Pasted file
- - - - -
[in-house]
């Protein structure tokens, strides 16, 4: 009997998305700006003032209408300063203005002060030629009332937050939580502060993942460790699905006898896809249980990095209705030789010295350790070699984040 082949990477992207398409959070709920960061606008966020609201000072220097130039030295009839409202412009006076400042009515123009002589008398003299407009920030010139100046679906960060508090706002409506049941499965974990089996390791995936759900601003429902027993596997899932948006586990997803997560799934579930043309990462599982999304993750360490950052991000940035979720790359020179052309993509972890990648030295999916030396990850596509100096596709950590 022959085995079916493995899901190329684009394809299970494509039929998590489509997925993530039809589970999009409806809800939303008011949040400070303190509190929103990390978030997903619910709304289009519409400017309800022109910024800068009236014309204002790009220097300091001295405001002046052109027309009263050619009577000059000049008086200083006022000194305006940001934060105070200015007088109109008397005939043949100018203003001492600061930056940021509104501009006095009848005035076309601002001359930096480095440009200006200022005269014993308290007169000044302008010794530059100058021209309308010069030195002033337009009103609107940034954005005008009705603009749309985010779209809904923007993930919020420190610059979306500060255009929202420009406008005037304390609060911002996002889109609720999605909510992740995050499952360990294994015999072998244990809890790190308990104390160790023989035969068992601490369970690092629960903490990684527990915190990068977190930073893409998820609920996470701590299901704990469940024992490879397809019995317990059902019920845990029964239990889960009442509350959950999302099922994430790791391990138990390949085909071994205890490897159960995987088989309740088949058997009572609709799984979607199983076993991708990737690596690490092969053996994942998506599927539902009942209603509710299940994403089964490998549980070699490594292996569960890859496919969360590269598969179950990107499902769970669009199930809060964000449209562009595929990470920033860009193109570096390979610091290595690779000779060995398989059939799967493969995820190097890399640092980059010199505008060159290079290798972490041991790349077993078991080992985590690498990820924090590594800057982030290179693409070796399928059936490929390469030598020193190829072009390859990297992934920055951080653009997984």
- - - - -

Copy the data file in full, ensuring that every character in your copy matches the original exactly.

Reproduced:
[in-house]
């Protein structure tokens, strides 16, 4: 009997998305700006003032209408300063203005002060030629009332937050939580502060993942460790699905006898896809249980990095209705030789010295350790070699984040 082949990477992207398409959070709920960061606008966020609201000072220097130039030295009839409202412009006076400042009515123009002589008398003299407009920030010139100046679906960060508090706002409506049941499965974990089996390791995936759900601003429902027993596997899932948006586990997803997560799934579930043309990462599982999304993750360490950052991000940035979720790359020179052309993509972890990648030295999916030396990850596509100096596709950590 022959085995079916493995899901190329684009394809299970494509039929998590489509997925993530039809589970999009409806809800939303008011949040400070303190509190929103990390978030997903619910709304289009519409400017309800022109910024800068009236014309204002790009220097300091001295405001002046052109027309009263050619009577000059000049008086200083006022000194305006940001934060105070200015007088109109008397005939043949100018203003001492600061930056940021509104501009006095009848005035076309601002001359930096480095440009200006200022005269014993308290007169000044302008010794530059100058021209309308010069030195002033337009009103609107940034954005005008009705603009749309985010779209809904923007993930919020420190610059979306500060255009929202420009406008005037304390609060911002996002889109609720999605909510992740995050499952360990294994015999072998244990809890790190308990104390160790023989035969068992601490369970690092629960903490990684527990915190990068977190930073893409998820609920996470701590299901704990469940024992490879397809019995317990059902019920845990029964239990889960009442509350959950999302099922994430790791391990138990390949085909071994205890490897159960995987088989309740088949058997009572609709799984979607199983076993991708990737690596690490092969053996994942998506599927539902009942209603509710299940994403089964490998549980070699490594292996569960890859496919969360590269598969179950990107499902769970669009199930809060964000449209562009595929990470920033860009193109570096390979610091290595690779000779060995398989059939799967493969995820190097890399640092980059010199505008060159290079290798972490041991790349077993078991080992985590690498990820924090590594800057982030290179693409070796399928059936490929390469030598020193190829072009390859990297992934920055951080653009997984």